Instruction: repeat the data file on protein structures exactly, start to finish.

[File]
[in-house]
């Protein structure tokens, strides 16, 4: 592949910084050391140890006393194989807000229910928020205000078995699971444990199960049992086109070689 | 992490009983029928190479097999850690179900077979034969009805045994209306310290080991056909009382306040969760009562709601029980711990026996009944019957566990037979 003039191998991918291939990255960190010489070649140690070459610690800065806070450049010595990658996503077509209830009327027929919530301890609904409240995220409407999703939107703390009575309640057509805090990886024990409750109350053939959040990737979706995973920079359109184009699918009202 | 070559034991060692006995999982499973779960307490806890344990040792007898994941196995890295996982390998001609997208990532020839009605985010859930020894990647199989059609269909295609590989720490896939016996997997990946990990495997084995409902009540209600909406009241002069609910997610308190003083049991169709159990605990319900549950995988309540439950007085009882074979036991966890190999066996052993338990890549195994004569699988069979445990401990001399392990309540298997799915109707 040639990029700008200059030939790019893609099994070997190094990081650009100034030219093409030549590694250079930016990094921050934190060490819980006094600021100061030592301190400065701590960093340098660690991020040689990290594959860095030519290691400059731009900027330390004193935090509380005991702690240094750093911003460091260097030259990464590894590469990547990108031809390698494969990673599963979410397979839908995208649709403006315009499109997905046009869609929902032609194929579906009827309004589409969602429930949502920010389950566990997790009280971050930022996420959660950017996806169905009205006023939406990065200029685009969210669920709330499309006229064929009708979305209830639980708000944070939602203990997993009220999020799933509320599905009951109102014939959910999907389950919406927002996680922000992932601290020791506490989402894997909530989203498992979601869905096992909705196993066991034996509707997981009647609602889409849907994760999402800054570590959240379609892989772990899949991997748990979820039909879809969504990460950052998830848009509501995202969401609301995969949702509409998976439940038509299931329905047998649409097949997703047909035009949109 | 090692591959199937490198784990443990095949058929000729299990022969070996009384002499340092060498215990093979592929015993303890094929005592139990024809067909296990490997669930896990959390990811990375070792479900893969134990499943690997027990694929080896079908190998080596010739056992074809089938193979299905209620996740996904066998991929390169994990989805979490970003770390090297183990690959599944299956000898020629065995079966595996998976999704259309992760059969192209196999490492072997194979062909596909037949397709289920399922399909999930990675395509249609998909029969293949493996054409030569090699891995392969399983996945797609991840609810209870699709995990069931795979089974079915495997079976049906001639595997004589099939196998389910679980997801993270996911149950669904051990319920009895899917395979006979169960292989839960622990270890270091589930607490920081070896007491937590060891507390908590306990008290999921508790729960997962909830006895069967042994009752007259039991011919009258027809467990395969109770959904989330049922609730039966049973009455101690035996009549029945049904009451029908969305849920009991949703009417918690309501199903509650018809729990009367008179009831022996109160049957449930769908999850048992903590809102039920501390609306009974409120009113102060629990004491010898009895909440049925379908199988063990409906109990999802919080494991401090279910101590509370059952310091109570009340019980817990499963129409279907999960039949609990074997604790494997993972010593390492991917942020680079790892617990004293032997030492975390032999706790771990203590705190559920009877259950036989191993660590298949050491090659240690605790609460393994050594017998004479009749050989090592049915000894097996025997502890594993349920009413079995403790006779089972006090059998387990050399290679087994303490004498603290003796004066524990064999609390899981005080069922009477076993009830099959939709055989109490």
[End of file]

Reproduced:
[in-house]
């Protein structure tokens, strides 16, 4: 592949910084050391140890006393194989807000229910928020205000078995699971444990199960049992086109070689 | 992490009983029928190479097999850690179900077979034969009805045994209306310290080991056909009382306040969760009562709601029980711990026996009944019957566990037979 003039191998991918291939990255960190010489070649140690070459610690800065806070450049010595990658996503077509209830009327027929919530301890609904409240995220409407999703939107703390009575309640057509805090990886024990409750109350053939959040990737979706995973920079359109184009699918009202 | 070559034991060692006995999982499973779960307490806890344990040792007898994941196995890295996982390998001609997208990532020839009605985010859930020894990647199989059609269909295609590989720490896939016996997997990946990990495997084995409902009540209600909406009241002069609910997610308190003083049991169709159990605990319900549950995988309540439950007085009882074979036991966890190999066996052993338990890549195994004569699988069979445990401990001399392990309540298997799915109707 040639990029700008200059030939790019893609099994070997190094990081650009100034030219093409030549590694250079930016990094921050934190060490819980006094600021100061030592301190400065701590960093340098660690991020040689990290594959860095030519290691400059731009900027330390004193935090509380005991702690240094750093911003460091260097030259990464590894590469990547990108031809390698494969990673599963979410397979839908995208649709403006315009499109997905046009869609929902032609194929579906009827309004589409969602429930949502920010389950566990997790009280971050930022996420959660950017996806169905009205006023939406990065200029685009969210669920709330499309006229064929009708979305209830639980708000944070939602203990997993009220999020799933509320599905009951109102014939959910999907389950919406927002996680922000992932601290020791506490989402894997909530989203498992979601869905096992909705196993066991034996509707997981009647609602889409849907994760999402800054570590959240379609892989772990899949991997748990979820039909879809969504990460950052998830848009509501995202969401609301995969949702509409998976439940038509299931329905047998649409097949997703047909035009949109 | 090692591959199937490198784990443990095949058929000729299990022969070996009384002499340092060498215990093979592929015993303890094929005592139990024809067909296990490997669930896990959390990811990375070792479900893969134990499943690997027990694929080896079908190998080596010739056992074809089938193979299905209620996740996904066998991929390169994990989805979490970003770390090297183990690959599944299956000898020629065995079966595996998976999704259309992760059969192209196999490492072997194979062909596909037949397709289920399922399909999930990675395509249609998909029969293949493996054409030569090699891995392969399983996945797609991840609810209870699709995990069931795979089974079915495997079976049906001639595997004589099939196998389910679980997801993270996911149950669904051990319920009895899917395979006979169960292989839960622990270890270091589930607490920081070896007491937590060891507390908590306990008290999921508790729960997962909830006895069967042994009752007259039991011919009258027809467990395969109770959904989330049922609730039966049973009455101690035996009549029945049904009451029908969305849920009991949703009417918690309501199903509650018809729990009367008179009831022996109160049957449930769908999850048992903590809102039920501390609306009974409120009113102060629990004491010898009895909440049925379908199988063990409906109990999802919080494991401090279910101590509370059952310091109570009340019980817990499963129409279907999960039949609990074997604790494997993972010593390492991917942020680079790892617990004293032997030492975390032999706790771990203590705190559920009877259950036989191993660590298949050491090659240690605790609460393994050594017998004479009749050989090592049915000894097996025997502890594993349920009413079995403790006779089972006090059998387990050399290679087994303490004498603290003796004066524990064999609390899981005080069922009477076993009830099959939709055989109490």